large urban areas, because unsightly conditions adversely affect
the economic values of neighboring structures, numerous courts have
upheld the police power of municipalities to impose and enforce
such minimum standards even upon existing structures. [Footnote 11
] In determining whether
a particular inspection is reasonable -- and thus in determining
whether there is probable cause to issue a warrant for that
inspection -- the need for the inspection must be weighed in terms
of these reasonable goals of code enforcement.
There is unanimous agreement among those most familiar with this
field that the only effective way to seek universal compliance with
the minimum standards required by municipal codes is through
Page 387 U. S. 536
inspections of all structures. [Footnote 12
] It is here that the probable cause debate is
focused, for the agency's decision to conduct an area inspection is
unavoidably based on its appraisal of conditions in the area as a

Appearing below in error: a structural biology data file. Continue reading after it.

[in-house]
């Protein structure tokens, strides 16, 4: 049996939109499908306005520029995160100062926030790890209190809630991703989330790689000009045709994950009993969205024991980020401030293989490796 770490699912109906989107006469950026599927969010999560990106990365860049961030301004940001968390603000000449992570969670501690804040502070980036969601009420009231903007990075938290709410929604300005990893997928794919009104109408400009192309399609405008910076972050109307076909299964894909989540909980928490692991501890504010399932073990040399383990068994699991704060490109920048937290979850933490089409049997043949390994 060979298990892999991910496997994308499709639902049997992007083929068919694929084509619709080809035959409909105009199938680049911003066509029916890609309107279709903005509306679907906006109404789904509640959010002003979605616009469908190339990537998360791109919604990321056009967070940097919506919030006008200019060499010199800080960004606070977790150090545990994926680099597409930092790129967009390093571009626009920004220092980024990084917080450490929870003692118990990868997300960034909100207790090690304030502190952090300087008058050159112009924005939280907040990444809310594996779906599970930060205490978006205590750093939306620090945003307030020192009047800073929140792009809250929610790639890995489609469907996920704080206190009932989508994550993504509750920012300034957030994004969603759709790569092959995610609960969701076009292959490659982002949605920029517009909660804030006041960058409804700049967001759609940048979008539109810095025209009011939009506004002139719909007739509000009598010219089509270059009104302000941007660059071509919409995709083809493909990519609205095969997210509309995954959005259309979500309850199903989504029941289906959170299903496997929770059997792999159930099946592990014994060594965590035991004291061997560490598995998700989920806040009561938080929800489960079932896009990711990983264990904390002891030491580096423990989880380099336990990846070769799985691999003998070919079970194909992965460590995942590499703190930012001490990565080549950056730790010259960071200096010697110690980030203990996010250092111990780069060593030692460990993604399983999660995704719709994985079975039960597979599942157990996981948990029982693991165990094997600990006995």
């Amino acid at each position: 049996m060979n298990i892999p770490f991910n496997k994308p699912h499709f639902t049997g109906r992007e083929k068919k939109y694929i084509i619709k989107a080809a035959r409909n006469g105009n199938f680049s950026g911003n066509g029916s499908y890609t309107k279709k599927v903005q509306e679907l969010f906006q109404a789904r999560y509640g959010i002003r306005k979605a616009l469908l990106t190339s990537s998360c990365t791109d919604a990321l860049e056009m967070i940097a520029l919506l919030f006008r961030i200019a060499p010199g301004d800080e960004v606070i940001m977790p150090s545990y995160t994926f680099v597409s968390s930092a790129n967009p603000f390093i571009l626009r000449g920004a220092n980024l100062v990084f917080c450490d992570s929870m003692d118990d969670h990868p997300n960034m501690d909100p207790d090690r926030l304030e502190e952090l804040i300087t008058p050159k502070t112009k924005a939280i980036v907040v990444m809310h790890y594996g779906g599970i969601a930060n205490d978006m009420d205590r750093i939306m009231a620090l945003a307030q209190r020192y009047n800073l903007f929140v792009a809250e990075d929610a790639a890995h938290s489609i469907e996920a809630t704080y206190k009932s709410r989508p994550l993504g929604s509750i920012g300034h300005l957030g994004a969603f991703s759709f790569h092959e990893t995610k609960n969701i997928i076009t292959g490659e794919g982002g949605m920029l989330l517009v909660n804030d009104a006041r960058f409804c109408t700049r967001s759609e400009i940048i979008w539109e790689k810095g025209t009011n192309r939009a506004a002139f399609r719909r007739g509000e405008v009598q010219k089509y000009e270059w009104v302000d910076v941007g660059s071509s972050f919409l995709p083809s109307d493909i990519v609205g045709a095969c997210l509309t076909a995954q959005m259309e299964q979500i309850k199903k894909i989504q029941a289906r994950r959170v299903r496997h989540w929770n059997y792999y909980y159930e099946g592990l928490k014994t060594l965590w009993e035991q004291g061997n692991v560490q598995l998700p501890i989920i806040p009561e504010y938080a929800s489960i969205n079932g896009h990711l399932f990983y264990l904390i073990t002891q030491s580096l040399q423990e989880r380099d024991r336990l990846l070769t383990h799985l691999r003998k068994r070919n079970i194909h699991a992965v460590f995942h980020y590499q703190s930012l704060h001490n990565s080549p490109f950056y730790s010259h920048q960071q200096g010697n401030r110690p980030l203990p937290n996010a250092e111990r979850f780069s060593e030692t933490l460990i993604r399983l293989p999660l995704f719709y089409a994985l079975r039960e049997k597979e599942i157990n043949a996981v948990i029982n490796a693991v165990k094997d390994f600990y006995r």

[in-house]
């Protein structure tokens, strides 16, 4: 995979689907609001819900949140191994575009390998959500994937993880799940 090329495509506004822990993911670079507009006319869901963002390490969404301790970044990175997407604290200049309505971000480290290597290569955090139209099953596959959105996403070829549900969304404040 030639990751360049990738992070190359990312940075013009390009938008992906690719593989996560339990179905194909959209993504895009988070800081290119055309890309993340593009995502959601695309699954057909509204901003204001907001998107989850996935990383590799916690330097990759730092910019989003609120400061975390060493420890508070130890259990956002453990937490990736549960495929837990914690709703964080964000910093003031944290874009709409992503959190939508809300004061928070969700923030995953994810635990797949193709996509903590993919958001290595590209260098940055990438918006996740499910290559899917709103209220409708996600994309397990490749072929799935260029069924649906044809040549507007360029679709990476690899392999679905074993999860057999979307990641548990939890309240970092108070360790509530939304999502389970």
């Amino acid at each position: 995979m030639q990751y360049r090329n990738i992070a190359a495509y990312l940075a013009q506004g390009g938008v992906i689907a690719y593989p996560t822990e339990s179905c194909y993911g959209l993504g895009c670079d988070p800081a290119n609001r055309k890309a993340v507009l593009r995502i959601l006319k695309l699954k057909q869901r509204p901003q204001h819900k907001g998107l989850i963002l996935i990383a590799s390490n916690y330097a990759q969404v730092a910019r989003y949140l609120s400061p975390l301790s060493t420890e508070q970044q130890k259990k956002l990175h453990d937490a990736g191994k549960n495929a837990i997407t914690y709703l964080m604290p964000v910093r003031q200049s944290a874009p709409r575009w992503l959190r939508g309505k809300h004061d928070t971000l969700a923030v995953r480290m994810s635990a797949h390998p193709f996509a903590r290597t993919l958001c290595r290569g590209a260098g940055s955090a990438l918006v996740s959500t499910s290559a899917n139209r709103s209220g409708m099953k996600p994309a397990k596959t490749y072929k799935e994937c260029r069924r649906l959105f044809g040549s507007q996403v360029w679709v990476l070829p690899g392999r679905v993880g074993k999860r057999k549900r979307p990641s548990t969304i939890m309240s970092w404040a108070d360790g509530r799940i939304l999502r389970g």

whole, not on its knowledge of conditions in each particular
building. Appellee contends that, if the probable cause standard
urged by appellant is adopted, the area inspection will be
eliminated as a means of seeking compliance with code standards,
and the reasonable goals of code enforcement will be dealt a
In meeting this contention, appellant argues, first, that his
probable cause standard would not jeopardize area inspection
programs because only a minute portion of the population will
refuse to consent to such inspections, and second, that individual
privacy, in any event, should be given preference to the public
interest in conducting such inspections. The first argument, even
if true, is irrelevant to the question whether the area inspection
is reasonable within the meaning of the Fourth Amendment. The
second argument is, in effect, an assertion that the area
inspection is an unreasonable search. Unfortunately, there can be
no ready test for determining reasonableness
Page 387 U. S. 537